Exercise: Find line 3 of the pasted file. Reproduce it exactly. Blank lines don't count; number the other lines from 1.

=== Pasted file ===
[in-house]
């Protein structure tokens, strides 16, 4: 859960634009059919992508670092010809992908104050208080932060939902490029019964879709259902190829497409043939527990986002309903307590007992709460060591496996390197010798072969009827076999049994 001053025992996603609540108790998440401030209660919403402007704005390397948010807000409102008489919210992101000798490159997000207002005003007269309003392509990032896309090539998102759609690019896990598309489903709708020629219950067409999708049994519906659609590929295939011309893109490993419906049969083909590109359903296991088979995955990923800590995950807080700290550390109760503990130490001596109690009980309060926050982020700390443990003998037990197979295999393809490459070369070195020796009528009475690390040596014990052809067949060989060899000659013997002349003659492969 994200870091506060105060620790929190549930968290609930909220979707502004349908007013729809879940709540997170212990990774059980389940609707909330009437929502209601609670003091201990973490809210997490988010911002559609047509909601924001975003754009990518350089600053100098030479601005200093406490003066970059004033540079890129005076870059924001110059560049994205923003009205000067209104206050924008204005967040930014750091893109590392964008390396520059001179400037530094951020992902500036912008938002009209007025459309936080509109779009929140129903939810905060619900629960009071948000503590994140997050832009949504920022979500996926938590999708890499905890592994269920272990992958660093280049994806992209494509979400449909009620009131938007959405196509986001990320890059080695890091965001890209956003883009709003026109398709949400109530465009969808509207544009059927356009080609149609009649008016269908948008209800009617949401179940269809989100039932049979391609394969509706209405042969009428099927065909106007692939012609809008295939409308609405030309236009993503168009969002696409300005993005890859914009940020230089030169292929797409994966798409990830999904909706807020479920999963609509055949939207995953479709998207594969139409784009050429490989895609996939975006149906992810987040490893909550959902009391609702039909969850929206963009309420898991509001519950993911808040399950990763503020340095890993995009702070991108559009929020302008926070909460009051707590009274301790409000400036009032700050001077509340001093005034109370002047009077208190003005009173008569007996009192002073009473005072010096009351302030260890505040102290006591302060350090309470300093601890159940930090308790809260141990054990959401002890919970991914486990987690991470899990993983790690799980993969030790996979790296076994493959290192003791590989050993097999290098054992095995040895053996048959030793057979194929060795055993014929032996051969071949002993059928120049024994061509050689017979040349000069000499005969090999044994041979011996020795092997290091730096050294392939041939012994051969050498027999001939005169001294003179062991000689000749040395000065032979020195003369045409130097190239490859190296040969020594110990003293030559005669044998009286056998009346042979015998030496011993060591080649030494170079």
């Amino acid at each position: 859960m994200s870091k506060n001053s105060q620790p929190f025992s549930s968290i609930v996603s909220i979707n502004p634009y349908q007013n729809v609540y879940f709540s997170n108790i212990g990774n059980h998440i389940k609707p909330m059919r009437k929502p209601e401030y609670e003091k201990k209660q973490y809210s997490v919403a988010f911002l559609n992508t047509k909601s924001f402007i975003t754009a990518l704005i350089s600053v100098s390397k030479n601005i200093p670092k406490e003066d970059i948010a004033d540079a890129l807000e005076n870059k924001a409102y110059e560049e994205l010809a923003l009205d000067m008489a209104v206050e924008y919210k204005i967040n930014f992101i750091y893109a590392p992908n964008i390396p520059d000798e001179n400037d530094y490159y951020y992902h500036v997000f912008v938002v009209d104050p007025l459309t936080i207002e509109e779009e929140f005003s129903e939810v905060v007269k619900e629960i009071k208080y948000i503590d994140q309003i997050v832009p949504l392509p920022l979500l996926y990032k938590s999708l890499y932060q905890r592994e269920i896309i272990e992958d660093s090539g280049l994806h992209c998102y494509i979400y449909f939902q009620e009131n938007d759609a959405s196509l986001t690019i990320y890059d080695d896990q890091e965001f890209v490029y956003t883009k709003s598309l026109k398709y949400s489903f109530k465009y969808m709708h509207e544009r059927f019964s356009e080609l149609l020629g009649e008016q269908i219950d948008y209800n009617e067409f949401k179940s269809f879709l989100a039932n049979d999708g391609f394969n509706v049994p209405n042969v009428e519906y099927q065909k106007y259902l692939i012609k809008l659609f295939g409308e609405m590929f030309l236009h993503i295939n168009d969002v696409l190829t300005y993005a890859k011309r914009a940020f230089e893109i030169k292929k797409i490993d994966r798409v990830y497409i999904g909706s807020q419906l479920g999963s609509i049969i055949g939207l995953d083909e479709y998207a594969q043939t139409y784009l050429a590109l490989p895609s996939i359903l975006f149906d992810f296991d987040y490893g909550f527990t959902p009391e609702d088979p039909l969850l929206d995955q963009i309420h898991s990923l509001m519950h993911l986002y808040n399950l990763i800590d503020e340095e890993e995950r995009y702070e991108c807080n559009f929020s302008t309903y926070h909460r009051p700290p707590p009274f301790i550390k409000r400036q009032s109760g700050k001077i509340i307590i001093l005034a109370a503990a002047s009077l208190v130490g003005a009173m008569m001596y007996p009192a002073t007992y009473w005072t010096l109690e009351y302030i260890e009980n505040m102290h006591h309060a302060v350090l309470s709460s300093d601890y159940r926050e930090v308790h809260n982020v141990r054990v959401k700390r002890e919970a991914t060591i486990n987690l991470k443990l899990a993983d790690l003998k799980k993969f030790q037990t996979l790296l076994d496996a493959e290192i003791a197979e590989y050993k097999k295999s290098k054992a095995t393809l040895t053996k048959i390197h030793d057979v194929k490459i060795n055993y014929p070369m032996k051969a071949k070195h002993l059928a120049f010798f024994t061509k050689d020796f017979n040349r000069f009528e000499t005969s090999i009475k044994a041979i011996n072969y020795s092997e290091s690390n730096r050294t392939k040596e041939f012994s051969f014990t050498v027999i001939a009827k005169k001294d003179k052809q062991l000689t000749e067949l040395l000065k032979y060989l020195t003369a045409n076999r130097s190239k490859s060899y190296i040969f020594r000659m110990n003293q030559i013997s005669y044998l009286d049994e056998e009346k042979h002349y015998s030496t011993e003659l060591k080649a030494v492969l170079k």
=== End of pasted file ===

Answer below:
């Amino acid at each position: 859960m994200s870091k506060n001053s105060q620790p929190f025992s549930s968290i609930v996603s909220i979707n502004p634009y349908q007013n729809v609540y879940f709540s997170n108790i212990g990774n059980h998440i389940k609707p909330m059919r009437k929502p209601e401030y609670e003091k201990k209660q973490y809210s997490v919403a988010f911002l559609n992508t047509k909601s924001f402007i975003t754009a990518l704005i350089s600053v100098s390397k030479n601005i200093p670092k406490e003066d970059i948010a004033d540079a890129l807000e005076n870059k924001a409102y110059e560049e994205l010809a923003l009205d000067m008489a209104v206050e924008y919210k204005i967040n930014f992101i750091y893109a590392p992908n964008i390396p520059d000798e001179n400037d530094y490159y951020y992902h500036v997000f912008v938002v009209d104050p007025l459309t936080i207002e509109e779009e929140f005003s129903e939810v905060v007269k619900e629960i009071k208080y948000i503590d994140q309003i997050v832009p949504l392509p920022l979500l996926y990032k938590s999708l890499y932060q905890r592994e269920i896309i272990e992958d660093s090539g280049l994806h992209c998102y494509i979400y449909f939902q009620e009131n938007d759609a959405s196509l986001t690019i990320y890059d080695d896990q890091e965001f890209v490029y956003t883009k709003s598309l026109k398709y949400s489903f109530k465009y969808m709708h509207e544009r059927f019964s356009e080609l149609l020629g009649e008016q269908i219950d948008y209800n009617e067409f949401k179940s269809f879709l989100a039932n049979d999708g391609f394969n509706v049994p209405n042969v009428e519906y099927q065909k106007y259902l692939i012609k809008l659609f295939g409308e609405m590929f030309l236009h993503i295939n168009d969002v696409l190829t300005y993005a890859k011309r914009a940020f230089e893109i030169k292929k797409i490993d994966r798409v990830y497409i999904g909706s807020q419906l479920g999963s609509i049969i055949g939207l995953d083909e479709y998207a594969q043939t139409y784009l050429a590109l490989p895609s996939i359903l975006f149906d992810f296991d987040y490893g909550f527990t959902p009391e609702d088979p039909l969850l929206d995955q963009i309420h898991s990923l509001m519950h993911l986002y808040n399950l990763i800590d503020e340095e890993e995950r995009y702070e991108c807080n559009f929020s302008t309903y926070h909460r009051p700290p707590p009274f301790i550390k409000r400036q009032s109760g700050k001077i509340i307590i001093l005034a109370a503990a002047s009077l208190v130490g003005a009173m008569m001596y007996p009192a002073t007992y009473w005072t010096l109690e009351y302030i260890e009980n505040m102290h006591h309060a302060v350090l309470s709460s300093d601890y159940r926050e930090v308790h809260n982020v141990r054990v959401k700390r002890e919970a991914t060591i486990n987690l991470k443990l899990a993983d790690l003998k799980k993969f030790q037990t996979l790296l076994d496996a493959e290192i003791a197979e590989y050993k097999k295999s290098k054992a095995t393809l040895t053996k048959i390197h030793d057979v194929k490459i060795n055993y014929p070369m032996k051969a071949k070195h002993l059928a120049f010798f024994t061509k050689d020796f017979n040349r000069f009528e000499t005969s090999i009475k044994a041979i011996n072969y020795s092997e290091s690390n730096r050294t392939k040596e041939f012994s051969f014990t050498v027999i001939a009827k005169k001294d003179k052809q062991l000689t000749e067949l040395l000065k032979y060989l020195t003369a045409n076999r130097s190239k490859s060899y190296i040969f020594r000659m110990n003293q030559i013997s005669y044998l009286d049994e056998e009346k042979h002349y015998s030496t011993e003659l060591k080649a030494v492969l170079k």